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Published: April 14th 2017
Day2. Kyoto to Nara. 52k
Sixteen on this popular tour with our top guide Ken and his helpers Saori and Shogu. It was great to be able to set off at 9.30, after setting our bikes up, in warm sunshine in shorts and shirt, with a light jacket for 2 Hrs only. Once out of the city on busy roads and pavements we hit the river and followed its course on cycleways for just about all of he say to Nara. The sky was blue with a slight headwind and we observed the small birds chirping merrily away and an egret standing in the river looking for a meal. The riverbank is quite fertile and was home to manny small farmers growing vegetables and loads of small tea plantations covered in black netting. There were also lots of small factories and businesses along the route and houses of all descriptions with flat and corrugated tin roofs to the elaborate black tiled roofs with magnificently manicured trees in the garden. We were surprised by how many road cyclists we saw on our way, until we realised it was Good Friday and many could be on holiday. We crossed many roads and
bridges and had to wait often on busy roads which were controlled by traffic lights. It is not done to walk across a road on red and we had to wait with the locals and not dash across when the traffic cleared. Damn. For the first time in four visits to Japan we have hit the blossom season head on and passed hundreds of trees in full blossom looking absolutely glorious. We stopped at one area where there was a large. car park and hundreds of people all there to view and photograph the spectacle. An added bonus was a young bride in white having photos taken under the cherry blossom on a gentle slope.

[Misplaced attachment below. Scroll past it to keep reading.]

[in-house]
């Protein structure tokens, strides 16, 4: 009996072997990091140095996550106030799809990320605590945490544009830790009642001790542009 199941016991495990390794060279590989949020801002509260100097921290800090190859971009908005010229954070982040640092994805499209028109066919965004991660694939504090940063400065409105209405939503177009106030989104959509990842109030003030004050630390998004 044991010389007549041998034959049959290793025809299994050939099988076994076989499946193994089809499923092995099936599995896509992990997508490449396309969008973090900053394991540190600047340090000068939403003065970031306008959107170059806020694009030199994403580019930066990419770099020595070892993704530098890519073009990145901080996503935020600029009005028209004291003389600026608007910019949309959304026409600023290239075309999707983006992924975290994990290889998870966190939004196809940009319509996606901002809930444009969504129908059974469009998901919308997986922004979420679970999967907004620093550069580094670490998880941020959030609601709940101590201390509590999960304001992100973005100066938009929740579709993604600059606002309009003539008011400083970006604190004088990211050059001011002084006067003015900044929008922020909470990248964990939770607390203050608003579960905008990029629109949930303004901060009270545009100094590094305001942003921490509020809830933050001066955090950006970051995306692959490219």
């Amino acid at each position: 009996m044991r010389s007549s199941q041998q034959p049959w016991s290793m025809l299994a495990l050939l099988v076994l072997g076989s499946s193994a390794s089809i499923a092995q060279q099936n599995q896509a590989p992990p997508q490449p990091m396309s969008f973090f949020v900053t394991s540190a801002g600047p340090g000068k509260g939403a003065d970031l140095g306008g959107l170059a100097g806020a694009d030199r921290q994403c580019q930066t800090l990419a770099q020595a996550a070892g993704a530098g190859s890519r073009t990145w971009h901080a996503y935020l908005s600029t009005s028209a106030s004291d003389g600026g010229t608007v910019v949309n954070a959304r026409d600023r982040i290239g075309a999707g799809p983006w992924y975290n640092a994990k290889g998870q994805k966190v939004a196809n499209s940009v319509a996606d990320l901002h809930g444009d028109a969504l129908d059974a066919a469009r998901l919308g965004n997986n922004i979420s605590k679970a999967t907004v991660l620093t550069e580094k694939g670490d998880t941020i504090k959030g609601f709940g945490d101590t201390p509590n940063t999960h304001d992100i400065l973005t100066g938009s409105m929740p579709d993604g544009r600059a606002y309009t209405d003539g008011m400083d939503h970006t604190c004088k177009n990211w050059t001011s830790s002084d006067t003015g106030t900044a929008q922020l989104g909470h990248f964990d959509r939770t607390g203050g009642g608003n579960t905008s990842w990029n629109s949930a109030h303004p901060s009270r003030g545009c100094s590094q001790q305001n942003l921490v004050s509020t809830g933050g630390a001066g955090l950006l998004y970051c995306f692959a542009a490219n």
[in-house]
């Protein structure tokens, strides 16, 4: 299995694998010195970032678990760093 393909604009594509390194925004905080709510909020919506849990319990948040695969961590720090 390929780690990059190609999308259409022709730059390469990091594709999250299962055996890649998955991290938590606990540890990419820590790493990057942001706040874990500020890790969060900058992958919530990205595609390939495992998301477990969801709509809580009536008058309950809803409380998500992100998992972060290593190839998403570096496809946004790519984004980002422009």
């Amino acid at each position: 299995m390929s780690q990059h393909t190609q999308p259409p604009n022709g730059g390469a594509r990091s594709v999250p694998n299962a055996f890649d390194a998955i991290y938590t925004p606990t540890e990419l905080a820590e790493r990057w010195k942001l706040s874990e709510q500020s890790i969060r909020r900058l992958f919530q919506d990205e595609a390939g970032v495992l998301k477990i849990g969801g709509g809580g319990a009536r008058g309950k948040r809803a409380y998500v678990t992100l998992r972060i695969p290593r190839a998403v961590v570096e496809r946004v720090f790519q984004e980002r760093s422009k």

The hotel was reached at 1.30pm and we left our bags until our rooms were ready after 3pm. Off we went for a lunch of soup and noodles for the princely sum of 611 Yen (£4.65) and then on to the Todai-JI Temple where we saw supposedly the largest Buddha in the whole world. It needed a good dusting down, I think the highlight was trying to crawl throughout s square hole cut into the bass of a large wooden pillar holding up the building.
Unfortunately I was just too large to get through without serous injury so had to be dragged out backwards way with a promise to cut back on the carbos. Result a plate full of noodles for our evening meal. I need an early night now after lacking sleep last night, which was far too short after following a long day flying from Manchester with virtually no sleep. We are told it will be a long day tomorrow with a long hair pin hill climb to over 1000 metres. Bedtime calls.
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